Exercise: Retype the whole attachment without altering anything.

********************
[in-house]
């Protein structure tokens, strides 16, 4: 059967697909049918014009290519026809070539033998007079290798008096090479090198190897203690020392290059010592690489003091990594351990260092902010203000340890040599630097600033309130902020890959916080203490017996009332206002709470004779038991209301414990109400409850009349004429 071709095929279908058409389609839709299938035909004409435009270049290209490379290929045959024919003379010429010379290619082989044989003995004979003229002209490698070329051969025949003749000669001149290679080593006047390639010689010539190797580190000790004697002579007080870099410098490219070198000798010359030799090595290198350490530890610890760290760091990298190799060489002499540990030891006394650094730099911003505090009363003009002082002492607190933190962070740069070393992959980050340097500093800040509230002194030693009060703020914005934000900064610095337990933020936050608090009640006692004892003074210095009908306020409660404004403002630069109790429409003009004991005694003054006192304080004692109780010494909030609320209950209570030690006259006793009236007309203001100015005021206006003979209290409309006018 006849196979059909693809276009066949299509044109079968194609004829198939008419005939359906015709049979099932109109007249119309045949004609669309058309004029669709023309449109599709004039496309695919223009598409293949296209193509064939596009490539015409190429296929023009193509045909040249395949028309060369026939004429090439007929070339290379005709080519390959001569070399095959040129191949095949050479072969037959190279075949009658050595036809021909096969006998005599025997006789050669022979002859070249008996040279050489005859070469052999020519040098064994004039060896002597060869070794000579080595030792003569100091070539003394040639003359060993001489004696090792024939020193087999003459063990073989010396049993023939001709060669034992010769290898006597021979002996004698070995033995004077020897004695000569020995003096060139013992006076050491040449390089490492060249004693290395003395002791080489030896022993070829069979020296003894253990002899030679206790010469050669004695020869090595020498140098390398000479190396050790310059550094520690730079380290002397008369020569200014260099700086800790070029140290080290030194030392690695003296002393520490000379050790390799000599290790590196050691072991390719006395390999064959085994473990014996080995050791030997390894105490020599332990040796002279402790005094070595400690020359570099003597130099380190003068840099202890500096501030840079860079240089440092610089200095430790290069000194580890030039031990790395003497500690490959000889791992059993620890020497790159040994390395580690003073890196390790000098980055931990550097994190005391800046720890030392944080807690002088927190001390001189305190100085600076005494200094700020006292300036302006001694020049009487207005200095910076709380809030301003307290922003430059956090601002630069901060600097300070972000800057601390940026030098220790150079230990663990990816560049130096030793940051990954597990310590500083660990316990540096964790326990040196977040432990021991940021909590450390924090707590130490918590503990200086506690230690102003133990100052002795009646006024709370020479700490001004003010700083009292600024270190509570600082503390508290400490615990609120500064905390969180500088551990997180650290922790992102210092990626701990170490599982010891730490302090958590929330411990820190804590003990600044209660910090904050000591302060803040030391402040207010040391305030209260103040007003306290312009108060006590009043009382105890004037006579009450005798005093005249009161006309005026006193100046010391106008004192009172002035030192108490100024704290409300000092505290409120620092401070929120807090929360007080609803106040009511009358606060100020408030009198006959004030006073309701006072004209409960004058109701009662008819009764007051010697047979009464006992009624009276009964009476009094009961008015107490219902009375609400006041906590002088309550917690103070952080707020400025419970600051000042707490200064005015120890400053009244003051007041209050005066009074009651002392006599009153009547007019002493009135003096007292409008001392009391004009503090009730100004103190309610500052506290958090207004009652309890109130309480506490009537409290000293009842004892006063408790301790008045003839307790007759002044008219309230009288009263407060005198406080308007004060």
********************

[in-house]
């Protein structure tokens, strides 16, 4: 059967697909049918014009290519026809070539033998007079290798008096090479090198190897203690020392290059010592690489003091990594351990260092902010203000340890040599630097600033309130902020890959916080203490017996009332206002709470004779038991209301414990109400409850009349004429 071709095929279908058409389609839709299938035909004409435009270049290209490379290929045959024919003379010429010379290619082989044989003995004979003229002209490698070329051969025949003749000669001149290679080593006047390639010689010539190797580190000790004697002579007080870099410098490219070198000798010359030799090595290198350490530890610890760290760091990298190799060489002499540990030891006394650094730099911003505090009363003009002082002492607190933190962070740069070393992959980050340097500093800040509230002194030693009060703020914005934000900064610095337990933020936050608090009640006692004892003074210095009908306020409660404004403002630069109790429409003009004991005694003054006192304080004692109780010494909030609320209950209570030690006259006793009236007309203001100015005021206006003979209290409309006018 006849196979059909693809276009066949299509044109079968194609004829198939008419005939359906015709049979099932109109007249119309045949004609669309058309004029669709023309449109599709004039496309695919223009598409293949296209193509064939596009490539015409190429296929023009193509045909040249395949028309060369026939004429090439007929070339290379005709080519390959001569070399095959040129191949095949050479072969037959190279075949009658050595036809021909096969006998005599025997006789050669022979002859070249008996040279050489005859070469052999020519040098064994004039060896002597060869070794000579080595030792003569100091070539003394040639003359060993001489004696090792024939020193087999003459063990073989010396049993023939001709060669034992010769290898006597021979002996004698070995033995004077020897004695000569020995003096060139013992006076050491040449390089490492060249004693290395003395002791080489030896022993070829069979020296003894253990002899030679206790010469050669004695020869090595020498140098390398000479190396050790310059550094520690730079380290002397008369020569200014260099700086800790070029140290080290030194030392690695003296002393520490000379050790390799000599290790590196050691072991390719006395390999064959085994473990014996080995050791030997390894105490020599332990040796002279402790005094070595400690020359570099003597130099380190003068840099202890500096501030840079860079240089440092610089200095430790290069000194580890030039031990790395003497500690490959000889791992059993620890020497790159040994390395580690003073890196390790000098980055931990550097994190005391800046720890030392944080807690002088927190001390001189305190100085600076005494200094700020006292300036302006001694020049009487207005200095910076709380809030301003307290922003430059956090601002630069901060600097300070972000800057601390940026030098220790150079230990663990990816560049130096030793940051990954597990310590500083660990316990540096964790326990040196977040432990021991940021909590450390924090707590130490918590503990200086506690230690102003133990100052002795009646006024709370020479700490001004003010700083009292600024270190509570600082503390508290400490615990609120500064905390969180500088551990997180650290922790992102210092990626701990170490599982010891730490302090958590929330411990820190804590003990600044209660910090904050000591302060803040030391402040207010040391305030209260103040007003306290312009108060006590009043009382105890004037006579009450005798005093005249009161006309005026006193100046010391106008004192009172002035030192108490100024704290409300000092505290409120620092401070929120807090929360007080609803106040009511009358606060100020408030009198006959004030006073309701006072004209409960004058109701009662008819009764007051010697047979009464006992009624009276009964009476009094009961008015107490219902009375609400006041906590002088309550917690103070952080707020400025419970600051000042707490200064005015120890400053009244003051007041209050005066009074009651002392006599009153009547007019002493009135003096007292409008001392009391004009503090009730100004103190309610500052506290958090207004009652309890109130309480506490009537409290000293009842004892006063408790301790008045003839307790007759002044008219309230009288009263407060005198406080308007004060």